Medical Technology

Safety critical medical devices – Keep Pandora’s box closed

By Simon Karger - Last updated: Tuesday, October 6, 2015

Cyber security has not traditionally been an issue much associated with medical devices. However, it has been on the FDA’s radar since at least 2013 when it was cited to state that they were “… aware of hundreds of medical devices that have been infected by malware”. Recent news that one very large U.S. healthcare organisation had more than 68,000 medical systems exposed to hacking, underlines that this is a growing issue. As more and more safety critical devices incorporate data connectivity (even wireless connections in use outside of controlled, clinical environments) cyber security is about to become a front line challenge for many medical device manufacturers and one that needs to be planned for in the earliest stages of design.

Why is cyber security so important?

The answer is simple. If cyber-attackers take control of a safety critical medical device they might be able to:

  1. Access personal information
  2. Change the device’s settings
  3. Attempt to cause harm to the user / patient
  4. Commercially harm healthcare providers and device manufacturers

It is apparent that the result of having a safety critical medical device (such as a pacemaker) hacked can be catastrophic. Therefore, it is important that all necessary steps are taken to ensure that the likelihood of hacking is contained. To do so, cyber security of safety critical devices must be considered as early as possible in the development process. This should include a) identification of all potential threats, b) assessment of their likelihood to occur and c) evaluation of their impact. Understanding of the risks helps the developer to find ways to prioritise them in terms of importance and to identify ways to mitigate them.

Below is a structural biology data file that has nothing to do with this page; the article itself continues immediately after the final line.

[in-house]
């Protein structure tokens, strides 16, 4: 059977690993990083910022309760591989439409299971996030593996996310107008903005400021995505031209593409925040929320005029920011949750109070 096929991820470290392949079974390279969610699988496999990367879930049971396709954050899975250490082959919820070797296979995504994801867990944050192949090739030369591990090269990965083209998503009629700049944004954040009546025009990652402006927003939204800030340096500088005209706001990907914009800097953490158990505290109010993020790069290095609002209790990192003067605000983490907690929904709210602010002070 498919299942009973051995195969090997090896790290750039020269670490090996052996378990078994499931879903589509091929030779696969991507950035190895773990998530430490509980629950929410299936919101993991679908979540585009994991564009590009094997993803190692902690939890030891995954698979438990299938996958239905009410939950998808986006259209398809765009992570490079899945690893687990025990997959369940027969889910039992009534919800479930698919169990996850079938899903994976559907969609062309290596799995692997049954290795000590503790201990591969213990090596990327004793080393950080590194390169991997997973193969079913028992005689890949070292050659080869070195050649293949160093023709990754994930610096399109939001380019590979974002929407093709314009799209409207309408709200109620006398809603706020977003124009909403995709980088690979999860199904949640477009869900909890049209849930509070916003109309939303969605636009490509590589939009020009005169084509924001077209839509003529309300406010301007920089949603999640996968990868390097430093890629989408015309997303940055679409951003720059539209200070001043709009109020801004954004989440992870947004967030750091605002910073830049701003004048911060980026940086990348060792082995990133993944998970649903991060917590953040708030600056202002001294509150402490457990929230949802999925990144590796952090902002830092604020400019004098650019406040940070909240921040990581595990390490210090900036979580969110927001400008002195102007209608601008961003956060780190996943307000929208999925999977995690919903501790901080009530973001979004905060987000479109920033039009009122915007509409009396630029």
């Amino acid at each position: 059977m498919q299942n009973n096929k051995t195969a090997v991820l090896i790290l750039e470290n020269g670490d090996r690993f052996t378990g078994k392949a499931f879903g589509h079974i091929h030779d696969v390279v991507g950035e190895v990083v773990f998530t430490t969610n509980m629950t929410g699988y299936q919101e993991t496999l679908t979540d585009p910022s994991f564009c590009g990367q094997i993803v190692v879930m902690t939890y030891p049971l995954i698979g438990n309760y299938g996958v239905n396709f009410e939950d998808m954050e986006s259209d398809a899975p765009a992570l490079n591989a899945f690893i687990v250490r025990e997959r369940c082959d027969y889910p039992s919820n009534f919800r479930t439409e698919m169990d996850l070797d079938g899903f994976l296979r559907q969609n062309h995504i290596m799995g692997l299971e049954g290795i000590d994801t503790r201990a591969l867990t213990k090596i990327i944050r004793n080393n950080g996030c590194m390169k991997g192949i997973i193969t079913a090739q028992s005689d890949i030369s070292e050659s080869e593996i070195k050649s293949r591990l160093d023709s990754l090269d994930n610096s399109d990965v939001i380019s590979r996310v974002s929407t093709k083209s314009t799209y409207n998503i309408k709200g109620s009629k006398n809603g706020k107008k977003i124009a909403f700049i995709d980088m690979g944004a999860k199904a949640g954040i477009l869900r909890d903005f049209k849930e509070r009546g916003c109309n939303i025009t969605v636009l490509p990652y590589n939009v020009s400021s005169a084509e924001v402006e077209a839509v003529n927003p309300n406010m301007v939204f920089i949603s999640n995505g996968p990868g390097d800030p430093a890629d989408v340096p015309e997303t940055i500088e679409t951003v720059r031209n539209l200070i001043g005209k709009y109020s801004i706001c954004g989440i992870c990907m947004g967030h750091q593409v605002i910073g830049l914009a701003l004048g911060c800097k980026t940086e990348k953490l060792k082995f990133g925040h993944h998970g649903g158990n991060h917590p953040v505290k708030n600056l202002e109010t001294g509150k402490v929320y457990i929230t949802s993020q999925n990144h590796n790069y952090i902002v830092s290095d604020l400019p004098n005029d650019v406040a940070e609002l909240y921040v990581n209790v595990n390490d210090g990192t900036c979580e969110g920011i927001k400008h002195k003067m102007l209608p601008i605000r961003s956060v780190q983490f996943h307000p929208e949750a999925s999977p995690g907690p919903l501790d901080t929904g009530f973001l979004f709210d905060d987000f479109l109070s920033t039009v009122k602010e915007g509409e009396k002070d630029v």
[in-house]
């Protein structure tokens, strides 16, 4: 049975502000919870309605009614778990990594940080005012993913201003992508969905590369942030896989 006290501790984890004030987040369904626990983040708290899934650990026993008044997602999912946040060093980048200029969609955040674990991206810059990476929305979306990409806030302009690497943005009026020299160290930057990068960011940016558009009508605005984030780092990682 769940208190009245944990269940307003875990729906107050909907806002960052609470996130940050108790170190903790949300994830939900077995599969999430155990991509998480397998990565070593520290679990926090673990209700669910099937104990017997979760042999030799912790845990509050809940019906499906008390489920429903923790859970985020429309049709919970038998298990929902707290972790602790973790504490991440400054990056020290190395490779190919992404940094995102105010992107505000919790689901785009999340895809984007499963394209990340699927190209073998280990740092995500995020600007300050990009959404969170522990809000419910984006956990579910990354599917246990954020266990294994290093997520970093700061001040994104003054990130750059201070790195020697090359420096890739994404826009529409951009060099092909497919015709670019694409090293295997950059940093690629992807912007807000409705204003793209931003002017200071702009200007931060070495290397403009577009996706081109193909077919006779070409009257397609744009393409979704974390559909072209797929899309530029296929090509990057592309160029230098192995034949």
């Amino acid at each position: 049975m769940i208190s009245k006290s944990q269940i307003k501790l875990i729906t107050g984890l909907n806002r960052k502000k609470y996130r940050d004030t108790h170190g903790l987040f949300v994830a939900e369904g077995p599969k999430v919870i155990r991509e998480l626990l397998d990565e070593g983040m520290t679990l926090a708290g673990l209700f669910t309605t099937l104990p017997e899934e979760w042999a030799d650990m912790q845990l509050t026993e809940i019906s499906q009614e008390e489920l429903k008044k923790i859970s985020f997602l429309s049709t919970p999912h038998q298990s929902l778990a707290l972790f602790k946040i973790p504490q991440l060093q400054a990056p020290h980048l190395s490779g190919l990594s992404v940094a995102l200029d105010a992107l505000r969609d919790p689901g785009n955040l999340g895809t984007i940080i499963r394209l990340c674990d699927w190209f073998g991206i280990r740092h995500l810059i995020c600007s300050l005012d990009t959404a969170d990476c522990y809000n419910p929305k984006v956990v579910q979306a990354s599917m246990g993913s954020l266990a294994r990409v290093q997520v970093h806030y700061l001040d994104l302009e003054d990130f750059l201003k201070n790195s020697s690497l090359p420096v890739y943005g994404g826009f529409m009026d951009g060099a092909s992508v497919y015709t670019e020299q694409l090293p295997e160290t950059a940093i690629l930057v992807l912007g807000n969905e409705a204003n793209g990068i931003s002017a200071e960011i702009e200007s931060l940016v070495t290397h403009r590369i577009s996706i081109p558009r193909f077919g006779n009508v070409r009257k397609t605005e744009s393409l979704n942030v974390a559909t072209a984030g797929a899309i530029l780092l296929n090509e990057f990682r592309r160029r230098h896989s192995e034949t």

What are the tools available to protect medical devices against cyber-attacks?

There are three widely used tools:

  1. Encryption – entails the conversion of any critical/important data transmitted or stored into a form that cannot be accessed/read by unauthorised individuals
  2. Authentication – entails the identification of a user who is trying to access / use the device
  3. Authorisation – is the evaluation of what type of access privileges should an authenticated user have

Security is important, however any implementation of security measures should be in line with the use-scenario the device is intended for. For example, the requirement to authenticate a user adds complexity, which in an emergency setting, may not be ideal. Encryption is not problem-free either as it may require additional energy resources – in the case of implantable devices, for example, this may have impact on the longevity of the device’s battery.

Only vigorous assessment of the security risk can help identify what is the best way of protecting a device without impeding its intended use.


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AuthorSimon Karger


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